In the plastic transistor pictured here, the plastic is molded into interdigitated electrodes (orange) allowing current flow to and from the active channel (green). (Princeton University/Loo Research Group)
Princeton University engineers have developed translucent, malleable, and electricity-conducting plastics, which could represent a low-cost alternative to indium tin oxide (ITO) - an expensive conducting material currently used in solar panels.

“Conductive polymers (plastics) have been around for a long time, but processing them to make something useful degraded their ability to conduct electricity,” said Yueh-Lin Loo, an associate professor of Chemical Engineering. “We have figured out how to avoid this trade-off. We can shape the plastics into a useful form while maintaining high conductivity.”

The area of research, known as "organic electronics" because plastics are carbon-based like living creatures, holds promise for producing new types of electronic devices and new ways of manufacturing existing technologies, but has been hampered by the mysterious loss of conductivity associated with moldable plastics.

“We discovered that in making the polymers moldable, their structures are trapped in a rigid form, which prevented electrical current from traveling through them,” said Loo.

Once they understood the underlying problem, Loo and her colleagues developed a way to relax the structure of the plastics by treating them with an acid after they were processed into the desired form.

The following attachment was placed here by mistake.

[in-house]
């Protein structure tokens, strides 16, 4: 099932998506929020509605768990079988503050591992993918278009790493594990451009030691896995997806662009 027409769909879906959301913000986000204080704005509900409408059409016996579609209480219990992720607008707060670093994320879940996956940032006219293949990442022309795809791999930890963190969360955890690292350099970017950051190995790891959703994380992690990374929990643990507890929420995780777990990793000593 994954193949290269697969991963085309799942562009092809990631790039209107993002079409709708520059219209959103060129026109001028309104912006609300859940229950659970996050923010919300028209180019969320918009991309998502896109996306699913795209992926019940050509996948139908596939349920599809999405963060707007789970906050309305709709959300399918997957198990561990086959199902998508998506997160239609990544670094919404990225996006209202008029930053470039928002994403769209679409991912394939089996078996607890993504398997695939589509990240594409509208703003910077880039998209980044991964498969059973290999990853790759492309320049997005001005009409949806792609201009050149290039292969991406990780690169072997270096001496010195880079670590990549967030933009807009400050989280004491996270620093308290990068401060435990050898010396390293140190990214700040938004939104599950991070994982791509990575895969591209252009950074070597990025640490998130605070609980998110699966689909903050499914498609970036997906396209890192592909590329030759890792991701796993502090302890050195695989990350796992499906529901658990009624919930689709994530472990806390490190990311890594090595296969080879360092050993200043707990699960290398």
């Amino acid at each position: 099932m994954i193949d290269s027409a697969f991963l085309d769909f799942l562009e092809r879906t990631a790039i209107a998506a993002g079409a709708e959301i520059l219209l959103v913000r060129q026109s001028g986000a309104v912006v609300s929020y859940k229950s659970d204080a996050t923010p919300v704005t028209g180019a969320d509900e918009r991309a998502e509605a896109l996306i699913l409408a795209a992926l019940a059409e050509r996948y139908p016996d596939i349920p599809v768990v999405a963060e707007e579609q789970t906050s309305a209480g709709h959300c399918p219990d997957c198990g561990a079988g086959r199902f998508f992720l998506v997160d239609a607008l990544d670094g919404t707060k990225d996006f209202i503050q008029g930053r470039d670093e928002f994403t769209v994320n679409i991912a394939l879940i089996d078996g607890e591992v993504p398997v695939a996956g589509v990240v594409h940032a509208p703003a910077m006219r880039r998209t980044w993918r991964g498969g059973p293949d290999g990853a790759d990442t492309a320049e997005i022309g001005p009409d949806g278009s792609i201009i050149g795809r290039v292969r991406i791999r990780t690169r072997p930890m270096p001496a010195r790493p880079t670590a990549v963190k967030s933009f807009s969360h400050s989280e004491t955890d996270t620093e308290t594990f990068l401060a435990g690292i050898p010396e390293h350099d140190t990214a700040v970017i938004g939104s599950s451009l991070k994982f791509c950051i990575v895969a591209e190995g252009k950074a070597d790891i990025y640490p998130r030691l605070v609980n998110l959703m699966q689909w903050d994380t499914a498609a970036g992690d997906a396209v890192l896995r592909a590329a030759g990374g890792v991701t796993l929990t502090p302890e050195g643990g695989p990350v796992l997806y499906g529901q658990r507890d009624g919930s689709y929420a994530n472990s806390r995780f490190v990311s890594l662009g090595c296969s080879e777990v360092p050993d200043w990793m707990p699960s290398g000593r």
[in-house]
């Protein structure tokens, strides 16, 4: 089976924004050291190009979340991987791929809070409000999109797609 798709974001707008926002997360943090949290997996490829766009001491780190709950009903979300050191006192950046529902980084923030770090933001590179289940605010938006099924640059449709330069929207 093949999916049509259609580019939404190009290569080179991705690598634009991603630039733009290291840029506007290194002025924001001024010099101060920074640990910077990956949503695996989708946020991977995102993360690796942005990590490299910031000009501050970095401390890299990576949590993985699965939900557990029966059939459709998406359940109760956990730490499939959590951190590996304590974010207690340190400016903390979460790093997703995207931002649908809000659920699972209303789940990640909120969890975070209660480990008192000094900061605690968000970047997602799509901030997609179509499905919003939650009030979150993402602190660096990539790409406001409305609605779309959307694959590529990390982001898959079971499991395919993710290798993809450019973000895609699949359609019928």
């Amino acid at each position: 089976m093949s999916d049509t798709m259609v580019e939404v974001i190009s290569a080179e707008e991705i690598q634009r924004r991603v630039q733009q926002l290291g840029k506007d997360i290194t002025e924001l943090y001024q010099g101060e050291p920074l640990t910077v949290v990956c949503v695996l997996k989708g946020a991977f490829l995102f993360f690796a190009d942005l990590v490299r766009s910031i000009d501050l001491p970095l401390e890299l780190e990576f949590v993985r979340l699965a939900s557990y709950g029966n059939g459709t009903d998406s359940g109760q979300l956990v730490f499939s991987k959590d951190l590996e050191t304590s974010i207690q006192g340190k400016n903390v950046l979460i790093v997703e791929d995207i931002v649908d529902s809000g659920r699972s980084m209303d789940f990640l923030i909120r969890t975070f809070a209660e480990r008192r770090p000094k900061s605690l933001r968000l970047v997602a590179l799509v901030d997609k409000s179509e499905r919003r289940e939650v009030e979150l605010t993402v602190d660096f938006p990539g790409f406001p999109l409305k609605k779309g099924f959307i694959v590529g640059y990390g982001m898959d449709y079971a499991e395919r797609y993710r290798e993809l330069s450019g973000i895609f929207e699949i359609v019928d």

Using the method, they were able to make a plastic transistor, a fundamental component of electronics that is used to amplify and switch electronic signals. They produced the electrodes of the transistor by printing the plastic onto a surface.

“Being able to essentially paint on electronics is a big deal,” Loo said. “You could distribute the plastics in cartridges the way printer ink is sold, and you wouldn’t need exotic machines to print the patterns.”

By allowing plastic solar cells to be manufactured using low-cost printing techniques and by replacing ITO as the primary conducting material, the plastics the team developed hold potential for lowering the cost of solar panels.

Currently, the electricity generated by plastic solar cells is collected by a transparent metal conductor made of ITO. The conductor must be transparent so that sunlight can pass through it to the materials in solar cells that absorb the light energy.

A rare byproduct of mining, ITO had come under increasing demand for use in flat-screen televisions, mobile phones, and other devices with display screens. “The cost of indium tin oxide is skyrocketing,” Loo said. “To bring down the costs of plastic solar cells, we need to find a replacement for ITO. Our conducting plastics allow sunlight to pass through them, making them a viable alternative.”

The researchers anticipate that the plastics also could replace expensive metals used in other electronic devices, such as flexible displays.